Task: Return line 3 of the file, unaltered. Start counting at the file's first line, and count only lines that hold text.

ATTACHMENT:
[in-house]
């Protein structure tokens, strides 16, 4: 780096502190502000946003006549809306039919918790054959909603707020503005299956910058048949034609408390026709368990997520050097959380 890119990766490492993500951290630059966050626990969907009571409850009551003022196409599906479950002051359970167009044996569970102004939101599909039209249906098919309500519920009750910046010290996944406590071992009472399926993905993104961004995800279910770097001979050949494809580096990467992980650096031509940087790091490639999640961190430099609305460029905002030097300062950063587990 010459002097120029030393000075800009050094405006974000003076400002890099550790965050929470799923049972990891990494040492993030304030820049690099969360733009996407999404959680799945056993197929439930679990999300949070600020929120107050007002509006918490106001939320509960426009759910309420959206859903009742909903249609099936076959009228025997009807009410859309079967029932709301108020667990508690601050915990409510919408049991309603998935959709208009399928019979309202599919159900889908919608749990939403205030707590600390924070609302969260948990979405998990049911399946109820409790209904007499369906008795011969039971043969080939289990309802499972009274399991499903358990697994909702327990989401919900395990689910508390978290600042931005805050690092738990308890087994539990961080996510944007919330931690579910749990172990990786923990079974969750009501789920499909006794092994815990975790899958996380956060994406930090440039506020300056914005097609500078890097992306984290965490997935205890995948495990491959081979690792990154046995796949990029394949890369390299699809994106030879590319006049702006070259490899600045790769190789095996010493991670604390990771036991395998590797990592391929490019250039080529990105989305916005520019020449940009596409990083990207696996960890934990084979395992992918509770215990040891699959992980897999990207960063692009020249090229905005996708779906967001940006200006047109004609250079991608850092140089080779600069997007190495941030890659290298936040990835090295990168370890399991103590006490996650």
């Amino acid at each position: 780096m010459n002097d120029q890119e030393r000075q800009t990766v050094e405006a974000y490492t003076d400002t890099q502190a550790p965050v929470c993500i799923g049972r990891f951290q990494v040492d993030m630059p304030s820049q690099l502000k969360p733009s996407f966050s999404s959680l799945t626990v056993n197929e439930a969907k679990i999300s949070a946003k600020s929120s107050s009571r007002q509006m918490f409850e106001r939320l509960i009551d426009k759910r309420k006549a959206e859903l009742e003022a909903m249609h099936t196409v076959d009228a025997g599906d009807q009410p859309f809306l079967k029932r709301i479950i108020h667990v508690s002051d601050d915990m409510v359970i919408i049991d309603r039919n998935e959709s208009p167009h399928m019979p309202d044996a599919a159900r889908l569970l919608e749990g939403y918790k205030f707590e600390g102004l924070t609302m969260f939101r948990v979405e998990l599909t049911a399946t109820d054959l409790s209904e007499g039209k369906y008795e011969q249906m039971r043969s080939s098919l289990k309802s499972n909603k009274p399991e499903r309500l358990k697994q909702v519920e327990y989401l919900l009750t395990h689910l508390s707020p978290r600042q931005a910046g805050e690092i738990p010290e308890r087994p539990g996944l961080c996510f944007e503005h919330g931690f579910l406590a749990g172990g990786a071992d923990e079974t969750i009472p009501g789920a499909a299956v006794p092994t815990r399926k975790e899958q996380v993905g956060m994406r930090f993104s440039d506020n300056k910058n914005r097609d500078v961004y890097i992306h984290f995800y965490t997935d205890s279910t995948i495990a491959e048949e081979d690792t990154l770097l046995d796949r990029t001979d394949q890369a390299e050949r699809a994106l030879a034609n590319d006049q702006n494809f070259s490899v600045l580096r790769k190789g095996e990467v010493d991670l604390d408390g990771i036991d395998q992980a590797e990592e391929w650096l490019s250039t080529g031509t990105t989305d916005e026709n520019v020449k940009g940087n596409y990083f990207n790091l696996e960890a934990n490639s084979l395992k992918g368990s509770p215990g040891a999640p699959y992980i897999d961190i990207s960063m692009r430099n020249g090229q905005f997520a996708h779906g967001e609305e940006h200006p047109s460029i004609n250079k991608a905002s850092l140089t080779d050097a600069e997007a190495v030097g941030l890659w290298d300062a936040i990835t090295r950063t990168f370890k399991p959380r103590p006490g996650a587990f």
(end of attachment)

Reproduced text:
């Amino acid at each position: 780096m010459n002097d120029q890119e030393r000075q800009t990766v050094e405006a974000y490492t003076d400002t890099q502190a550790p965050v929470c993500i799923g049972r990891f951290q990494v040492d993030m630059p304030s820049q690099l502000k969360p733009s996407f966050s999404s959680l799945t626990v056993n197929e439930a969907k679990i999300s949070a946003k600020s929120s107050s009571r007002q509006m918490f409850e106001r939320l509960i009551d426009k759910r309420k006549a959206e859903l009742e003022a909903m249609h099936t196409v076959d009228a025997g599906d009807q009410p859309f809306l079967k029932r709301i479950i108020h667990v508690s002051d601050d915990m409510v359970i919408i049991d309603r039919n998935e959709s208009p167009h399928m019979p309202d044996a599919a159900r889908l569970l919608e749990g939403y918790k205030f707590e600390g102004l924070t609302m969260f939101r948990v979405e998990l599909t049911a399946t109820d054959l409790s209904e007499g039209k369906y008795e011969q249906m039971r043969s080939s098919l289990k309802s499972n909603k009274p399991e499903r309500l358990k697994q909702v519920e327990y989401l919900l009750t395990h689910l508390s707020p978290r600042q931005a910046g805050e690092i738990p010290e308890r087994p539990g996944l961080c996510f944007e503005h919330g931690f579910l406590a749990g172990g990786a071992d923990e079974t969750i009472p009501g789920a499909a299956v006794p092994t815990r399926k975790e899958q996380v993905g956060m994406r930090f993104s440039d506020n300056k910058n914005r097609d500078v961004y890097i992306h984290f995800y965490t997935d205890s279910t995948i495990a491959e048949e081979d690792t990154l770097l046995d796949r990029t001979d394949q890369a390299e050949r699809a994106l030879a034609n590319d006049q702006n494809f070259s490899v600045l580096r790769k190789g095996e990467v010493d991670l604390d408390g990771i036991d395998q992980a590797e990592e391929w650096l490019s250039t080529g031509t990105t989305d916005e026709n520019v020449k940009g940087n596409y990083f990207n790091l696996e960890a934990n490639s084979l395992k992918g368990s509770p215990g040891a999640p699959y992980i897999d961190i990207s960063m692009r430099n020249g090229q905005f997520a996708h779906g967001e609305e940006h200006p047109s460029i004609n250079k991608a905002s850092l140089t080779d050097a600069e997007a190495v030097g941030l890659w290298d300062a936040i990835t090295r950063t990168f370890k399991p959380r103590p006490g996650a587990f």